One valuable text included in this volume is a sermon of Achard of St Victor on the resurrection, delivered before 1155, which Fess suggests provides the earliest known critique of the Christology of Peter Lombard. Achard complains that: »These people who gnaw at his divinity touch our Christ« (p. 220). In his introduction, Feiss suggests that Achard provides our earliest witness (writing before 1155) to a perspective that would be attributed to Peter Lombard: »There are now still other enemies of truth who say that when the Word became man he did not become something and that Christ as man is not something that we are« (p. 220).
Evans also includes a long translation of Robert of Melun’s discussion of Christology in the »Sentences«, conceived quite possibly in response to Peter Lombard, in the later 1150s. His introduction to Robert’s »Christology« is relatively brief, but important. Evans emphasizes that Robert’s criticism was not so much of the non-aliquid notion picked up by later polemicists, but of the habitus notion as not fully respecting Christ’s divinity. More could perhaps be written about how Robert of Melun transforms Victorine (and Augustinian) ideas of homo assumptus by considering absurdities that he imputes to the habitus theory – such as Lombard’s argument that Christ could have assumed the female gender (p. 307), referring to Sent. III d.6 c. 4.3 (not noted by Evans).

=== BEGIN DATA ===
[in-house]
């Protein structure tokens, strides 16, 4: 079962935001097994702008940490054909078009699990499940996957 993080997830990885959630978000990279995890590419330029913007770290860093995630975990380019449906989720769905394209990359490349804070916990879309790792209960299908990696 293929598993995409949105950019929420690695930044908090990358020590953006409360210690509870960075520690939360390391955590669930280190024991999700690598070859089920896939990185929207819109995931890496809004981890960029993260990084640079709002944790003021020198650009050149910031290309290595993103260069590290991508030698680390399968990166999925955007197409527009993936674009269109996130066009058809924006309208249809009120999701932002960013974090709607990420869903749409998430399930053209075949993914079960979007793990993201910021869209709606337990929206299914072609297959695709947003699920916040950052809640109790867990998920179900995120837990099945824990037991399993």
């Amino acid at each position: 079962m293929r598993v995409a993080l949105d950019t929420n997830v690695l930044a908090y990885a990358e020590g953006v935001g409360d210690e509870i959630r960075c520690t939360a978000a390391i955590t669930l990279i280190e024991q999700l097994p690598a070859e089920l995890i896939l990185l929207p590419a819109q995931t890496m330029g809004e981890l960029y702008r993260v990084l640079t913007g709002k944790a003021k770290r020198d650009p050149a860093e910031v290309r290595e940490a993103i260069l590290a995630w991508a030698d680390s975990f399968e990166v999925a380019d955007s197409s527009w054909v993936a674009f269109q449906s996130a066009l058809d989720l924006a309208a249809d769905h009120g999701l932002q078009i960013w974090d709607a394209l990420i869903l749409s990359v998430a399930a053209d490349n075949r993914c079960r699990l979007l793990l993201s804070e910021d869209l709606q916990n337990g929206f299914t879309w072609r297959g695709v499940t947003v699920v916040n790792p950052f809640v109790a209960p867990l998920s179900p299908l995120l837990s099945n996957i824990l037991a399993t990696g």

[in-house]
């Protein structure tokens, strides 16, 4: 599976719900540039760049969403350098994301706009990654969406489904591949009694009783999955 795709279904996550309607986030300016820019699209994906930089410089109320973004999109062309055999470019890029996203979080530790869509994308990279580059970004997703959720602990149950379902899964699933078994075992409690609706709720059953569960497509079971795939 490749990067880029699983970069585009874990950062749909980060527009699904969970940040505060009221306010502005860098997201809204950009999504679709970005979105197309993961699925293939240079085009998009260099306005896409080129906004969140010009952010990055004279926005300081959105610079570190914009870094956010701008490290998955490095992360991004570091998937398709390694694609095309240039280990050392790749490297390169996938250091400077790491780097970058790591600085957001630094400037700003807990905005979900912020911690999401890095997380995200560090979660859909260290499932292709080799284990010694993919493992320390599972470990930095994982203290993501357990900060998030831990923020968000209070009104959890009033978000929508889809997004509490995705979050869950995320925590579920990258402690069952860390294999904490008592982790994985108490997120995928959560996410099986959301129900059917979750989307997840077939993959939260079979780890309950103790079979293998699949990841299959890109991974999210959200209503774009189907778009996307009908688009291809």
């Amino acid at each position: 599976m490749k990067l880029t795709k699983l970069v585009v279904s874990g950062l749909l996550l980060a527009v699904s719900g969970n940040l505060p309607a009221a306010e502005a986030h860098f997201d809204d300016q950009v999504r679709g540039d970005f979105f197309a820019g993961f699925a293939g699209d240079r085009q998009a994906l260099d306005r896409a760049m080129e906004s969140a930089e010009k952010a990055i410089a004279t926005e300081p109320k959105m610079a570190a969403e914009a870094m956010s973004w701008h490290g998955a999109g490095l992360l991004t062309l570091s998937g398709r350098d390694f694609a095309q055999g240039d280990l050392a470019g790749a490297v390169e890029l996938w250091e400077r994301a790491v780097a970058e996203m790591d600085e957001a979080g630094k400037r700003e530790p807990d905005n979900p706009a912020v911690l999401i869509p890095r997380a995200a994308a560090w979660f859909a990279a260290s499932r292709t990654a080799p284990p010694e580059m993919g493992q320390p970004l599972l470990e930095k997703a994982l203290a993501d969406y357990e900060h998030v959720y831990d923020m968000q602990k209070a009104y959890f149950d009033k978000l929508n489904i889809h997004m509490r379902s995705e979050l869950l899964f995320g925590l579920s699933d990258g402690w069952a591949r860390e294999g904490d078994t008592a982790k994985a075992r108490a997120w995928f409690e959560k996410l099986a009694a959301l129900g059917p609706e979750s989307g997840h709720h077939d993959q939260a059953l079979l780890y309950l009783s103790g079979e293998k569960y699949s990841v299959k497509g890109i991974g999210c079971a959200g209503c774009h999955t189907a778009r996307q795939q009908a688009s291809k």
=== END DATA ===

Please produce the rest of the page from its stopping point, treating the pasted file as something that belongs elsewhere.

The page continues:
Robert transforms arguments of Hugh of St Victor with a much greater attention to paradoxes of linguistic expression. Robert’s criticisms of the fluidity of Peter Lombard’s understanding of Christus would inspire a small flood of polemical treatises, from the »Apologia pro verbo incarnato« to Walter of St Victor’s polemic against the »four labyrinths of France«. While this volume is not concerned with such treatises, it serves to present pre-Lombardian Christology as a sophisticated body of reflection about divine wisdom and knowledge manifest in the person of Christ, building on the teaching of St Paul and St Augustine.
The translations in this volume are of a uniformly high standard, always attaining a level of clarity and sometimes elegance in the presentation of arguments. This volume does not include everything by Victorine authors about the person of Christ. Richard of St Victor is completely absent, and one might regret that more writings of Achard were not included. Nonetheless, it helps make better known the dynamism of Victorine thought about Christ.
Zitationsempfehlung/Pour citer cet article:
Constant J. Mews, Rezension von/compte rendu de: Christopher P. Evans (ed.), Victorine Christology. A Selection of Works of Hugh and Achard of St Victor, and of Robert of Melun, and excerpts taken from the Summa sententiarum, Turnhout (Brepols) 2018, 484 p., 1 col. ill. (Victorine Texts in Translation. Exegesis, Theology, and Spirituality from the Abbey of St Victor, 7), ISBN 978-2-503-57980-1, EUR 90,00., in: Francia-Recensio 2019/1, Mittelalter – Moyen Âge (500–1500), DOI: https://doi.org/10.11588/frrec.2019.1.59823